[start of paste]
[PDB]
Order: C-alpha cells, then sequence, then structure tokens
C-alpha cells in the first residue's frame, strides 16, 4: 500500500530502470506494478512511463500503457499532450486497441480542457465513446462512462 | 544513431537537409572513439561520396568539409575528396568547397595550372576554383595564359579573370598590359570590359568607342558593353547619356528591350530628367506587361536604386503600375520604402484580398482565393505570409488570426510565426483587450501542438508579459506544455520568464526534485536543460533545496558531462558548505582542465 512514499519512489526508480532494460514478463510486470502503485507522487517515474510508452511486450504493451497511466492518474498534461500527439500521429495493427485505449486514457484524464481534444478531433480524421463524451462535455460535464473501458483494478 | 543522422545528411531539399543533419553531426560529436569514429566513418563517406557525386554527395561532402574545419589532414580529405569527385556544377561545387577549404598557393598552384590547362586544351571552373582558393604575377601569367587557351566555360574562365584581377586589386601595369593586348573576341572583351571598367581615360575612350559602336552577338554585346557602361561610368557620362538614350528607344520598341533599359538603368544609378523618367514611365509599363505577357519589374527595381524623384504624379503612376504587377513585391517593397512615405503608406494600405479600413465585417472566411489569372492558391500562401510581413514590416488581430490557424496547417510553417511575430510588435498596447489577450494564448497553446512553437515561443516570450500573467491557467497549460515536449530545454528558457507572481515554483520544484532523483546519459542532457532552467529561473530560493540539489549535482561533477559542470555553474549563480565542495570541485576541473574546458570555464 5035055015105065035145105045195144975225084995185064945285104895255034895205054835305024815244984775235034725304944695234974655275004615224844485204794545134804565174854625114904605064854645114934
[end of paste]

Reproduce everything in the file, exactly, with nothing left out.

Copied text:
[PDB]
Order: C-alpha cells, then sequence, then structure tokens
C-alpha cells in the first residue's frame, strides 16, 4: 500500500530502470506494478512511463500503457499532450486497441480542457465513446462512462 | 544513431537537409572513439561520396568539409575528396568547397595550372576554383595564359579573370598590359570590359568607342558593353547619356528591350530628367506587361536604386503600375520604402484580398482565393505570409488570426510565426483587450501542438508579459506544455520568464526534485536543460533545496558531462558548505582542465 512514499519512489526508480532494460514478463510486470502503485507522487517515474510508452511486450504493451497511466492518474498534461500527439500521429495493427485505449486514457484524464481534444478531433480524421463524451462535455460535464473501458483494478 | 543522422545528411531539399543533419553531426560529436569514429566513418563517406557525386554527395561532402574545419589532414580529405569527385556544377561545387577549404598557393598552384590547362586544351571552373582558393604575377601569367587557351566555360574562365584581377586589386601595369593586348573576341572583351571598367581615360575612350559602336552577338554585346557602361561610368557620362538614350528607344520598341533599359538603368544609378523618367514611365509599363505577357519589374527595381524623384504624379503612376504587377513585391517593397512615405503608406494600405479600413465585417472566411489569372492558391500562401510581413514590416488581430490557424496547417510553417511575430510588435498596447489577450494564448497553446512553437515561443516570450500573467491557467497549460515536449530545454528558457507572481515554483520544484532523483546519459542532457532552467529561473530560493540539489549535482561533477559542470555553474549563480565542495570541485576541473574546458570555464 5035055015105065035145105045195144975225084995185064945285104895255034895205054835305024815244984775235034725304944695234974655275004615224844485204794545134804565174854625114904605064854645114934